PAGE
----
A snapshot of FoxNews.com's front page as it existed 7 Feb 2016 
at 15:47:39 EST.  This image is used under the fair use provision of 
copyright law for the purpose of commentary.

Notice the story that appears centered just beneath the headline story:  "POISON PEN?  Paper to publish names, addresses of police officers".  For reasons probably better understood by those in the industry, the title for the actual story when one clicks on the link is somewhat different:  "Texas newspaper plans to publish names, addresses of police officers".  As far as I know, nothing in this story is untrue, nor do I wish to comment on the style of writing of the story.  My point is merely that its placement makes it clear that the folks at Fox News want everyone to notice this story; they apparently wish us to accept it as one of the most important stories in the world at the time it was written.

Because, of course, there are an uncountably large number of equally true stories that could have occupied that position instead.  For example, many councils of the Knights of Columbus will be having a fish fry on Friday, February 12 -- the first Friday in Lent.  That is a true story, but few people would regard it as one of the most important things going on in the world today, so of course it does not appear in a prominent location, or indeed at all, on Fox News' web site.

So we are supposed to accept the story as not only true, but also important.  What makes it important?  Its importance comes from an overarching narrative into which we are supposed to buy.  In this case, the narrative is made clear from the trend of Fox News stories, particularly over the past year or so:  The police, or at least the local police, are "the best and brightest", noble knights in blue of whom an ungrateful public is scarcely worthy -- even though the police are unionized!  (The narrative is much less clear regarding federal police forces.)

OK, obviously I am a bit skeptical of this narrative.  The truth is, I consider it hopelessly simplistic and a dangerous assumption for any democracy; there is, after all, good reason to fear any "police state".  However, all news sources have their favorite narratives.  They constitute a major part of the bias of which people complain.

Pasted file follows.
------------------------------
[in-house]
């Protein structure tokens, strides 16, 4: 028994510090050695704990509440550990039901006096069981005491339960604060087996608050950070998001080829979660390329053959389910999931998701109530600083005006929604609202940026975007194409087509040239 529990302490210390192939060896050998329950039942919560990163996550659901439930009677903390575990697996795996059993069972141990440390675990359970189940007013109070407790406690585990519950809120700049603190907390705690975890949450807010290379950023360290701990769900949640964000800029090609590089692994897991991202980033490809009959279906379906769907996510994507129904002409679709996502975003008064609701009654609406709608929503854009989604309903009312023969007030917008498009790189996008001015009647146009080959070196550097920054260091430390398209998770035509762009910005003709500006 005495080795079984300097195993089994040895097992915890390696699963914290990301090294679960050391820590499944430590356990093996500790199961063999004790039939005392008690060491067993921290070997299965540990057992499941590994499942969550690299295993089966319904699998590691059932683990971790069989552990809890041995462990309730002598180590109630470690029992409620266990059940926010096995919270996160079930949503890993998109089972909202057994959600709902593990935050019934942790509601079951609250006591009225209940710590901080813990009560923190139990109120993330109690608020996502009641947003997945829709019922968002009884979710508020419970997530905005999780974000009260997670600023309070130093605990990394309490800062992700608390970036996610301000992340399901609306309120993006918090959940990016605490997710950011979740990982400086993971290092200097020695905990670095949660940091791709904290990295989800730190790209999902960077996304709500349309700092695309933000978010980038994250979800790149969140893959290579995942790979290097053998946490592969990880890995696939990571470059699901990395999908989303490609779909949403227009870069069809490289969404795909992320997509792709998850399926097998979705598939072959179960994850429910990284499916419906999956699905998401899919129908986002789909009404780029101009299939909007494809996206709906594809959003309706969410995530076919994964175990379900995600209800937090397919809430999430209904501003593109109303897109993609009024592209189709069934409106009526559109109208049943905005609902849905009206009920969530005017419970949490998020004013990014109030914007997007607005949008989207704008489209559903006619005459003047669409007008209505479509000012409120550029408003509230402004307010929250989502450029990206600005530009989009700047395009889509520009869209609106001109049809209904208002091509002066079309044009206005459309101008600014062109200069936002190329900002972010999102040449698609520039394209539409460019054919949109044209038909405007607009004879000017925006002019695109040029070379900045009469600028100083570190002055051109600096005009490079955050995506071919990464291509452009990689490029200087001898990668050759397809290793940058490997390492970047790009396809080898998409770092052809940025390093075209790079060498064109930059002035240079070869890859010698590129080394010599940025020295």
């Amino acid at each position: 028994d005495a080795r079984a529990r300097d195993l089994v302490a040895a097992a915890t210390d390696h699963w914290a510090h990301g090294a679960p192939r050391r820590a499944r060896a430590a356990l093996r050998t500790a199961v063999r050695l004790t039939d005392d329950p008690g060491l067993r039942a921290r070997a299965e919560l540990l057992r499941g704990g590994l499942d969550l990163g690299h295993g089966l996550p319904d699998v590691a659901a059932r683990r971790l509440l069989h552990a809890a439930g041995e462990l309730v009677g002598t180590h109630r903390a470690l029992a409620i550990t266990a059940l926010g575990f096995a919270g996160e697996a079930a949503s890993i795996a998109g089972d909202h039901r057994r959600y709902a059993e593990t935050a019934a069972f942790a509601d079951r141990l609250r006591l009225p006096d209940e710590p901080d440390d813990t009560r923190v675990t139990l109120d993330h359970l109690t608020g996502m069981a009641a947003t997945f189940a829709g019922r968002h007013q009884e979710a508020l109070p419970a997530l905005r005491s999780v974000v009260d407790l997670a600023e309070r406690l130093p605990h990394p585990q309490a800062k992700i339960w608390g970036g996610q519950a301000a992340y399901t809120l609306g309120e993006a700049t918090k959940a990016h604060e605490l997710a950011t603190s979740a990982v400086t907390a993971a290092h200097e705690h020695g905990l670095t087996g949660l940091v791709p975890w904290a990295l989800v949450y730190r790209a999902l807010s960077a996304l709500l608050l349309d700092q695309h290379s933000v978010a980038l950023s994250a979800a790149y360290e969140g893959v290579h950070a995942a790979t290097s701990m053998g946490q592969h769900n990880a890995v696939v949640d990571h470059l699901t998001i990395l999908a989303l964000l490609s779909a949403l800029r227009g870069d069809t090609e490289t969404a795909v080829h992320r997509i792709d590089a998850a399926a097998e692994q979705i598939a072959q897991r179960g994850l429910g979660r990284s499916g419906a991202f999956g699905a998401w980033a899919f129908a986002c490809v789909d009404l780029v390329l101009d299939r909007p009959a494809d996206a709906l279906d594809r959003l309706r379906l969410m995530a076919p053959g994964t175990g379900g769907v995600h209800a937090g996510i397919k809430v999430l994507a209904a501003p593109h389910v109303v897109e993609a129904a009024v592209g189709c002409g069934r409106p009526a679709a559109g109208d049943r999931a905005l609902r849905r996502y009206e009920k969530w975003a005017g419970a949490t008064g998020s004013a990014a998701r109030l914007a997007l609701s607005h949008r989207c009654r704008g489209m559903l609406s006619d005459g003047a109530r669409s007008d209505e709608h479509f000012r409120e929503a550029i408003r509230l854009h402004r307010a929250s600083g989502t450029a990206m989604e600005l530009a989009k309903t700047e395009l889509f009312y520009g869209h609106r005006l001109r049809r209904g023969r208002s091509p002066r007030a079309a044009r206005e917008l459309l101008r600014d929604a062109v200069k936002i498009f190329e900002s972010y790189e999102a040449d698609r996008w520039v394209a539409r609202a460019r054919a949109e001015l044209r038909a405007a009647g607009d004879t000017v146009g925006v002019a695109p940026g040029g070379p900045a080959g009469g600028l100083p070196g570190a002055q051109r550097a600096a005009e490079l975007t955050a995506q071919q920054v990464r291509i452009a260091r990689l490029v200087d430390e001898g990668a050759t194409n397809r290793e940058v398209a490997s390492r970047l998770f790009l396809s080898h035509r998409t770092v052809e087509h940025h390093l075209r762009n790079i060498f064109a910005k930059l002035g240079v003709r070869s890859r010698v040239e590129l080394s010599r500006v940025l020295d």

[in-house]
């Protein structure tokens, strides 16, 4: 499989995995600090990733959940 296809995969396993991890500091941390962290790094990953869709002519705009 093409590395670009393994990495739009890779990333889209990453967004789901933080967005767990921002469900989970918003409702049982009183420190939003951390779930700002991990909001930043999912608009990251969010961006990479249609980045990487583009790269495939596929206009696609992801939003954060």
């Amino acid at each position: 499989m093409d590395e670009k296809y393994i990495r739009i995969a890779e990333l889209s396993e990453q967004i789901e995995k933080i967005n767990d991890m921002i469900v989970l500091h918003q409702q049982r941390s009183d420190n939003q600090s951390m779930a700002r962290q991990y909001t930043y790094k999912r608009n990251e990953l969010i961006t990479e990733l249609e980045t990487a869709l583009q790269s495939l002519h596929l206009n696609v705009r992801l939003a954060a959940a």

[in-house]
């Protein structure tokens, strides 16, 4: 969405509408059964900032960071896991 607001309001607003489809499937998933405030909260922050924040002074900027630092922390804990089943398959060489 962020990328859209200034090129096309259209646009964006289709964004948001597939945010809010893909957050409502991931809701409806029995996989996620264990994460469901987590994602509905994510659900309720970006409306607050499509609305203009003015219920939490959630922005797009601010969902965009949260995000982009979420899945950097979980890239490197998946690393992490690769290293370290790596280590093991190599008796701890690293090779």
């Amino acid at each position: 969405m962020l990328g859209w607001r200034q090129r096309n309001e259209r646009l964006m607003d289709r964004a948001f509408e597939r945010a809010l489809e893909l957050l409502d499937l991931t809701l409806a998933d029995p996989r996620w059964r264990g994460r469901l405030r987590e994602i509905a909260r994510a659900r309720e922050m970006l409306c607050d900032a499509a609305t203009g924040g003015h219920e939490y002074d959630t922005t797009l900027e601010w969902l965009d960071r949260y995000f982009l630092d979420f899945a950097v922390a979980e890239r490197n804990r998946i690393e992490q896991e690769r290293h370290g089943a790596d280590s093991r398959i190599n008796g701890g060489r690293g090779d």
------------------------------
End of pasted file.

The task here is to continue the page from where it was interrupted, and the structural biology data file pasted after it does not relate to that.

My point is that although these editorial biases may not result in lies or even misleading reports -- though the latter happens with great regularity -- by carefully filtering the news they can create overall impressions which are entirely false.  No doubt that is sometimes the intention, but even when it is not, editorial positions determine the news coverage.  "We report, you decide" -- but what they report is meant to guide you down a primrose path to a decision they have determined in advance.

So far I have mentioned just one article, but this is just an example of the trend that jumped out at me for reasons that will be clear at the end of this post.  But in exactly the same position -- front and center just beneath the main headline on the main page -- at 7 am on Monday,  February 8, FoxNews.com has chosen the story "CARRYING CONFUSION:  Obscure law denies some ex-cops weapons permit"/"Arcane NJ law prevents retired cops from carrying concealed weapon".  What an outrage (we are supposed to think)!  Well, no, it's not an outrage.  The law does not target retired police in general to be treated differently than the general public, which is what the scaremongering headlines imply. Instead, the law seems to set aside retired state police for preferential treatment when getting a concealed carry permit, only the state of New Jersey does not really consider retired university police retired state police.  Whether or not university police should count as state police is debatable, but it is debatable, and losing that debate merely puts them on the same level as other New Jersey residents.  However, the reader is primed to read the situation as outrageous discrimination against police.

This editorial filtering of the news controls not only which stories are featured, but also which stories are suppressed.  RT.com has its own set of narratives, but they share little overlap with those of FoxNews.com.  As a result, the story "Miami police union president doxxes woman for accusing cop of speeding" can be found on RT.com, but not FoxNews.com.  It advances an RT.com narrative (about how things are falling apart in America) but not the FoxNews.com narrative (about how wonderful American police are) -- but note that the objectionable act is exactly the same, the only difference being who is doing it to whom.

Oh, and just to drive home the point a bit further, on this same Monday morning there is an article on RT.com that fits into their narrative:  "Cop seeks $10mn from family of black teen he killed, claims he’s ‘traumatized’".

Saturday, February 6, 2016